Former rivals have mellowed in recent years, so they’d make for upbeat pairing Down Under – plus, the event could use a boost
You can’t always get what you want.
I forget which British prime minister said that line. Probably Churchill or Jagger. But let’s not dwell on esoteric trivia. Let’s dwell on what I want ... and can’t get.
What I want is Phil-harmonic convergence. I want more Phil, as in Mickelson, and I want him at the Presidents Cup. I wanted U.S. captain Tiger Woods to show me something with his four wild-card picks. I wanted him to be less conservative, I wanted him to think outside the box, I wanted him to take a wild ride with a leprechaun on a unicorn. I wanted Captain Woods to pick Mickelson.
There were two reasons for Captain Woods to select Mickelson (and a lot more reasons not to choose him).
One, a golf tournament hasn’t been invented yet that isn’t better with Phil and Tiger in it, and the Presidents Cup is one notch above a made-for-TV event. I know: Mickelson didn’t play well enough to earn a spot on the team, and he even conceded that Woods shouldn’t use a pick on him. At 49, Mickelson found that his game didn’t come together despite all the work that he put into it. But the presence of Mickelson, whose streak of 26 consecutive years of staying in the world’s top 50 players came to an end (“In other golf news,” Nov. 3), would add something special in Australia for the Presidents Cup. It would add TV ratings. It would add interest. It would force me to read my TiVo instruction manual.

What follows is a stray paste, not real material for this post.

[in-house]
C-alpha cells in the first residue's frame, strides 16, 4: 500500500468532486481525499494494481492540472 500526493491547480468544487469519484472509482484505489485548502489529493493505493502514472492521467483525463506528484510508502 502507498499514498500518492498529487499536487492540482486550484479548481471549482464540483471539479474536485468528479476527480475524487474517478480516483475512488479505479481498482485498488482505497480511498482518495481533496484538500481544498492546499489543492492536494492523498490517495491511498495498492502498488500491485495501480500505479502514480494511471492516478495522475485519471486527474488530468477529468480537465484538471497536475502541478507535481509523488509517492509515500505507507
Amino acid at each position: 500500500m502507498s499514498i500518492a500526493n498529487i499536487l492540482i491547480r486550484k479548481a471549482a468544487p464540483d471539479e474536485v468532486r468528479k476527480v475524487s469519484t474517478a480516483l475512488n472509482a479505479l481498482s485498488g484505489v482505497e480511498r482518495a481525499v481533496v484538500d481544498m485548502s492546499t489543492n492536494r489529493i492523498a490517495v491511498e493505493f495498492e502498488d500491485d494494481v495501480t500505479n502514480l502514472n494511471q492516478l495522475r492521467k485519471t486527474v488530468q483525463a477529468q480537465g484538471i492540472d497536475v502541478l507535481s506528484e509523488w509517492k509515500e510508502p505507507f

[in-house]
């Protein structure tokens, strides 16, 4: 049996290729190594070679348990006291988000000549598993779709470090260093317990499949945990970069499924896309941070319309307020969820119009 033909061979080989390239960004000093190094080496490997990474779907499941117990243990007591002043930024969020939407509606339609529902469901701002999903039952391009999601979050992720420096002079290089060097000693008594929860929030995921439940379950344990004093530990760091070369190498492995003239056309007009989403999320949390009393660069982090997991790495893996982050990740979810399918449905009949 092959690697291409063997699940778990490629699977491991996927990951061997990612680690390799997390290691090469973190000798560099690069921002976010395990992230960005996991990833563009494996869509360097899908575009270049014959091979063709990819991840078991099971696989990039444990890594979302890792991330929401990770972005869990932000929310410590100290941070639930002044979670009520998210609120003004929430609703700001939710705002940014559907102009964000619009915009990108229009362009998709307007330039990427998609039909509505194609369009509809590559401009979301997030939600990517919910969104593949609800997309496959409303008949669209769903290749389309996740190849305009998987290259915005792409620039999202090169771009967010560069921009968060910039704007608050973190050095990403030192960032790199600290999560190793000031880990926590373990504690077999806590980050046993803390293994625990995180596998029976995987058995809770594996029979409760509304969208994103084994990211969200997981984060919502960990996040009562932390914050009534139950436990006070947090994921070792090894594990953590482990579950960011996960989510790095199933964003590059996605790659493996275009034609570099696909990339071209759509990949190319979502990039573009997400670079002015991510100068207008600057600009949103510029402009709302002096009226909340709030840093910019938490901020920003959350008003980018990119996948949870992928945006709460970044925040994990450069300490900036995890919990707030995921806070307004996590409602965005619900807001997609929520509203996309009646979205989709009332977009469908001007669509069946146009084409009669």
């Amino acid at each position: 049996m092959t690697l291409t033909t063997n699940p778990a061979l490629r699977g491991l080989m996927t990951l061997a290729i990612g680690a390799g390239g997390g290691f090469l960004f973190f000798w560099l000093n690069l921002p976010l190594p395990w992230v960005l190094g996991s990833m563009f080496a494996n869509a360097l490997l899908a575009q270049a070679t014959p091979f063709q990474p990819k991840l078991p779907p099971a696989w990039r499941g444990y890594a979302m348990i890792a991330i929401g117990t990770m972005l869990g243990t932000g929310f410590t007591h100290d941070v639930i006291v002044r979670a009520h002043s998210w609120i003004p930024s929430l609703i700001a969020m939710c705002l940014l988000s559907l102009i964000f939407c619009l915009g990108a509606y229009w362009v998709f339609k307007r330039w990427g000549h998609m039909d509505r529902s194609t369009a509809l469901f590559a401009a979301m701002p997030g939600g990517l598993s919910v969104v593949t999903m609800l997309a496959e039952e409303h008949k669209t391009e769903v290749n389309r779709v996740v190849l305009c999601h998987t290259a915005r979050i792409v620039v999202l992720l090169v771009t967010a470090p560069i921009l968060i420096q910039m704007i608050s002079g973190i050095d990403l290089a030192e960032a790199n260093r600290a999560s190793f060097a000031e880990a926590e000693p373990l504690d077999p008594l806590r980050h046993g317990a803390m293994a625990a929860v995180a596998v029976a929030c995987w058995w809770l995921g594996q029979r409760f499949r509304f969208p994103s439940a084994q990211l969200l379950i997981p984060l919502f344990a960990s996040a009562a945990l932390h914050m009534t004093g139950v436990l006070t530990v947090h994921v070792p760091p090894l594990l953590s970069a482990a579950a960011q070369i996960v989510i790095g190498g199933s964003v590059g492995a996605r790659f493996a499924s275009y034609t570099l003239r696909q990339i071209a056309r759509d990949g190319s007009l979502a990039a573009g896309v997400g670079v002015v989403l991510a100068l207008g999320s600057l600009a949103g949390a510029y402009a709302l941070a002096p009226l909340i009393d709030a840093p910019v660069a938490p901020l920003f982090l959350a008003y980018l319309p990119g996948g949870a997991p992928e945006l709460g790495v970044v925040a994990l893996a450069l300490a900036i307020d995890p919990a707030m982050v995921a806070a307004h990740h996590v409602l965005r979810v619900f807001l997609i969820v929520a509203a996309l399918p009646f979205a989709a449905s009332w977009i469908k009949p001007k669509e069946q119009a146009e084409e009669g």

Two, the real reason I wanted more Mickelson is that once he was on the Presidents Cup team, I wanted to see him tee it up in the opening session with his playing partner, Tiger Woods, playing-captain.
It would have been a genius, compelling play.
By passing Mickelson, Woods missed a golden opportunity to set history right, create some closure and, most important, provide the sizzling entertainment factor that this Presidents Cup lacks when it’s on the air in America at zero-dark-thirty.
Think about this still Dynamic Duo. Everyone remembers their ill-fated showing when Ryder Cup captain Hal Sutton decided to make them an unbeatable pairing at the 2004 Ryder Cup at Oakland Hills. Oops. The supposed Dream Team turned into Jekyll and Hyde, with both players performing the role of the evil Mr. Hyde.
The Dream Team lost twice on the Ryder Cup’s opening day, which helped spark Europe to victory in an absolute, absolutely embarrassing runaway.
That Dream Team pairing was in the hands of Sutton. Then, Woods wanted to keep all of his rivals at arm’s length, to keep them duly intimidated and not show even a hint of weakness. He wasn’t going to share any of his state secrets with another player, least of all Mickelson, the only competitor who was almost (but not really) in his league. It was Tiger Versus The World.
Mickelson wanted to get the best of Woods in the worst way. He’d been the heir apparent to greatness on the PGA Tour until Woods arrived in 1996 and changed everything. From then on, Mickelson was second fiddle. In 2004, the Americans still hadn’t found the secret to team play or what makes good teammates. Mickelson didn’t help by switching equipment brands the week before the Ryder Cup – seriously, who pulls that stunt? – and then practicing by himself at a different course – seriously, who pulls that stunt? – during one of the Ryder Cup practice-round days.